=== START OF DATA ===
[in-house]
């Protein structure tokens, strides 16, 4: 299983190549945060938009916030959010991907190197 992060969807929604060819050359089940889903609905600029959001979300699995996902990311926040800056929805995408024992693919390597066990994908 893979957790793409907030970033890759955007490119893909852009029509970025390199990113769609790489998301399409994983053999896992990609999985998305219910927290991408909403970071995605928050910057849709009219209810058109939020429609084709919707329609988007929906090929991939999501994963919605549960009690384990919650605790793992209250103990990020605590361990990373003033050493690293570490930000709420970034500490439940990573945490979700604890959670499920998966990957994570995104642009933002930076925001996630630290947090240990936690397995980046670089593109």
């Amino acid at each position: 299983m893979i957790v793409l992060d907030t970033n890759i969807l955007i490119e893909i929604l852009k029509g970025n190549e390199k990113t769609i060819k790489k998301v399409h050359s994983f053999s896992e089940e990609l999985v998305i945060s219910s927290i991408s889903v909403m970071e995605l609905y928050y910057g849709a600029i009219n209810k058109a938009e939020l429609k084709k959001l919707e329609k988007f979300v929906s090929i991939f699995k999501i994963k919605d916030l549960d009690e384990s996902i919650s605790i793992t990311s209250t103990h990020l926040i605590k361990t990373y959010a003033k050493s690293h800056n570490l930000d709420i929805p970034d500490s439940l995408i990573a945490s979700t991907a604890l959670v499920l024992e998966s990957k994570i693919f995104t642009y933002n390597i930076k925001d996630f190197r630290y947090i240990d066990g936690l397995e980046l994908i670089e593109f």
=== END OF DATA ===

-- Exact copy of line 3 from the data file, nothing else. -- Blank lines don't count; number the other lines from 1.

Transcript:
């Amino acid at each position: 299983m893979i957790v793409l992060d907030t970033n890759i969807l955007i490119e893909i929604l852009k029509g970025n190549e390199k990113t769609i060819k790489k998301v399409h050359s994983f053999s896992e089940e990609l999985v998305i945060s219910s927290i991408s889903v909403m970071e995605l609905y928050y910057g849709a600029i009219n209810k058109a938009e939020l429609k084709k959001l919707e329609k988007f979300v929906s090929i991939f699995k999501i994963k919605d916030l549960d009690e384990s996902i919650s605790i793992t990311s209250t103990h990020l926040i605590k361990t990373y959010a003033k050493s690293h800056n570490l930000d709420i929805p970034d500490s439940l995408i990573a945490s979700t991907a604890l959670v499920l024992e998966s990957k994570i693919f995104t642009y933002n390597i930076k925001d996630f190197r630290y947090i240990d066990g936690l397995e980046l994908i670089e593109f």